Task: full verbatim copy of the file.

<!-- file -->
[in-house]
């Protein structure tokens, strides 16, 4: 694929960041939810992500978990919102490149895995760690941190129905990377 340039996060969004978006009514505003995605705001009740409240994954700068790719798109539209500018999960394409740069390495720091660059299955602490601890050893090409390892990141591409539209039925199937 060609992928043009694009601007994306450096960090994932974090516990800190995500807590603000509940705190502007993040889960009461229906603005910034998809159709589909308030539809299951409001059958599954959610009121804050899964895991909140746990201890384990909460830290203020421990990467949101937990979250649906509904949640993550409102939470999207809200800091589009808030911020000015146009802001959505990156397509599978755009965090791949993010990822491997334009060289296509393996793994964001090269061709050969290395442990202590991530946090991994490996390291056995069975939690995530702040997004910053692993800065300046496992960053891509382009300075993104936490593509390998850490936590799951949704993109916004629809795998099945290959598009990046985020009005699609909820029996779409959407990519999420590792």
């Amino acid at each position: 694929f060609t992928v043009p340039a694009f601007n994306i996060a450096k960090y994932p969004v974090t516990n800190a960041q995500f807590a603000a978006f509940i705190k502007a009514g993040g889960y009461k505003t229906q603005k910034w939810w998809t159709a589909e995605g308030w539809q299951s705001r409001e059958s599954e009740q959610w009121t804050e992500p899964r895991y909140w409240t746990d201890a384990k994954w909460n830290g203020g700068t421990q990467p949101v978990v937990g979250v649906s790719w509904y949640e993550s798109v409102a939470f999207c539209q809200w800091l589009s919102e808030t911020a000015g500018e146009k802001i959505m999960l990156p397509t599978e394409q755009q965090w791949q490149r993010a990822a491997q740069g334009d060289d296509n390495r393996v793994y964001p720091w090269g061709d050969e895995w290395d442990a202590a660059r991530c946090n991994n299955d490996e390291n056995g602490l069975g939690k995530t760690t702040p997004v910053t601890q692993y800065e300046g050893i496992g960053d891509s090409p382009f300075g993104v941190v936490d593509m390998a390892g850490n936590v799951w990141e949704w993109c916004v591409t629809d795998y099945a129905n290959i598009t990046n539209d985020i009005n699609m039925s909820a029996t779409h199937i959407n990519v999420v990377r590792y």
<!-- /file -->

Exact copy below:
[in-house]
């Protein structure tokens, strides 16, 4: 694929960041939810992500978990919102490149895995760690941190129905990377 340039996060969004978006009514505003995605705001009740409240994954700068790719798109539209500018999960394409740069390495720091660059299955602490601890050893090409390892990141591409539209039925199937 060609992928043009694009601007994306450096960090994932974090516990800190995500807590603000509940705190502007993040889960009461229906603005910034998809159709589909308030539809299951409001059958599954959610009121804050899964895991909140746990201890384990909460830290203020421990990467949101937990979250649906509904949640993550409102939470999207809200800091589009808030911020000015146009802001959505990156397509599978755009965090791949993010990822491997334009060289296509393996793994964001090269061709050969290395442990202590991530946090991994490996390291056995069975939690995530702040997004910053692993800065300046496992960053891509382009300075993104936490593509390998850490936590799951949704993109916004629809795998099945290959598009990046985020009005699609909820029996779409959407990519999420590792």
């Amino acid at each position: 694929f060609t992928v043009p340039a694009f601007n994306i996060a450096k960090y994932p969004v974090t516990n800190a960041q995500f807590a603000a978006f509940i705190k502007a009514g993040g889960y009461k505003t229906q603005k910034w939810w998809t159709a589909e995605g308030w539809q299951s705001r409001e059958s599954e009740q959610w009121t804050e992500p899964r895991y909140w409240t746990d201890a384990k994954w909460n830290g203020g700068t421990q990467p949101v978990v937990g979250v649906s790719w509904y949640e993550s798109v409102a939470f999207c539209q809200w800091l589009s919102e808030t911020a000015g500018e146009k802001i959505m999960l990156p397509t599978e394409q755009q965090w791949q490149r993010a990822a491997q740069g334009d060289d296509n390495r393996v793994y964001p720091w090269g061709d050969e895995w290395d442990a202590a660059r991530c946090n991994n299955d490996e390291n056995g602490l069975g939690k995530t760690t702040p997004v910053t601890q692993y800065e300046g050893i496992g960053d891509s090409p382009f300075g993104v941190v936490d593509m390998a390892g850490n936590v799951w990141e949704w993109c916004v591409t629809d795998y099945a129905n290959i598009t990046n539209d985020i009005n699609m039925s909820a029996t779409h199937i959407n990519v999420v990377r590792y």